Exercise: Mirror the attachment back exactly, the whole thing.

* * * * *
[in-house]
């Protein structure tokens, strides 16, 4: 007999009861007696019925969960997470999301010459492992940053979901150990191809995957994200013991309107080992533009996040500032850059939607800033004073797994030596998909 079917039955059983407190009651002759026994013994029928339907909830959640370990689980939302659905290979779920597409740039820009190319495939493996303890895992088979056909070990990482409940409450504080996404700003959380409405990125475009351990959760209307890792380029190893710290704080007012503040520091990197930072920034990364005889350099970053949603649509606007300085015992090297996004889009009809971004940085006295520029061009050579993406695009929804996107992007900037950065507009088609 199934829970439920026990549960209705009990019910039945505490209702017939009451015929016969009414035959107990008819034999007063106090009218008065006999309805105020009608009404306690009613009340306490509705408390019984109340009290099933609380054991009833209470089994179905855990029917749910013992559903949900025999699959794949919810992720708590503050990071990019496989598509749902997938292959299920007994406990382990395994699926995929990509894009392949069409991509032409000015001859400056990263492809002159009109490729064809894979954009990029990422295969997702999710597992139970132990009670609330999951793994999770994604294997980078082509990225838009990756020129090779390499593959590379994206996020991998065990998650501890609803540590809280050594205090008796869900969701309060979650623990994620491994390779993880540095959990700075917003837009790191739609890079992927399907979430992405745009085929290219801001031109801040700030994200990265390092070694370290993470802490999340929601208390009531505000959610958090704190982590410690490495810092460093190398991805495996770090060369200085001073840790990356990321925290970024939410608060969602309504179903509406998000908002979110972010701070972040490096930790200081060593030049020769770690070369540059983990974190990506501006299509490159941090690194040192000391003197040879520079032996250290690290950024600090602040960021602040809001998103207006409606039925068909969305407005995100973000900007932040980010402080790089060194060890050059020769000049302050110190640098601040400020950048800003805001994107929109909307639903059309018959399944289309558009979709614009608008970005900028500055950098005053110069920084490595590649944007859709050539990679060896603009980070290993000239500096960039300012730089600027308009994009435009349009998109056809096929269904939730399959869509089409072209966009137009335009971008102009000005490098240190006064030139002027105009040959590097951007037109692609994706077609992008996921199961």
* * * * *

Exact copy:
[in-house]
């Protein structure tokens, strides 16, 4: 007999009861007696019925969960997470999301010459492992940053979901150990191809995957994200013991309107080992533009996040500032850059939607800033004073797994030596998909 079917039955059983407190009651002759026994013994029928339907909830959640370990689980939302659905290979779920597409740039820009190319495939493996303890895992088979056909070990990482409940409450504080996404700003959380409405990125475009351990959760209307890792380029190893710290704080007012503040520091990197930072920034990364005889350099970053949603649509606007300085015992090297996004889009009809971004940085006295520029061009050579993406695009929804996107992007900037950065507009088609 199934829970439920026990549960209705009990019910039945505490209702017939009451015929016969009414035959107990008819034999007063106090009218008065006999309805105020009608009404306690009613009340306490509705408390019984109340009290099933609380054991009833209470089994179905855990029917749910013992559903949900025999699959794949919810992720708590503050990071990019496989598509749902997938292959299920007994406990382990395994699926995929990509894009392949069409991509032409000015001859400056990263492809002159009109490729064809894979954009990029990422295969997702999710597992139970132990009670609330999951793994999770994604294997980078082509990225838009990756020129090779390499593959590379994206996020991998065990998650501890609803540590809280050594205090008796869900969701309060979650623990994620491994390779993880540095959990700075917003837009790191739609890079992927399907979430992405745009085929290219801001031109801040700030994200990265390092070694370290993470802490999340929601208390009531505000959610958090704190982590410690490495810092460093190398991805495996770090060369200085001073840790990356990321925290970024939410608060969602309504179903509406998000908002979110972010701070972040490096930790200081060593030049020769770690070369540059983990974190990506501006299509490159941090690194040192000391003197040879520079032996250290690290950024600090602040960021602040809001998103207006409606039925068909969305407005995100973000900007932040980010402080790089060194060890050059020769000049302050110190640098601040400020950048800003805001994107929109909307639903059309018959399944289309558009979709614009608008970005900028500055950098005053110069920084490595590649944007859709050539990679060896603009980070290993000239500096960039300012730089600027308009994009435009349009998109056809096929269904939730399959869509089409072209966009137009335009971008102009000005490098240190006064030139002027105009040959590097951007037109692609994706077609992008996921199961």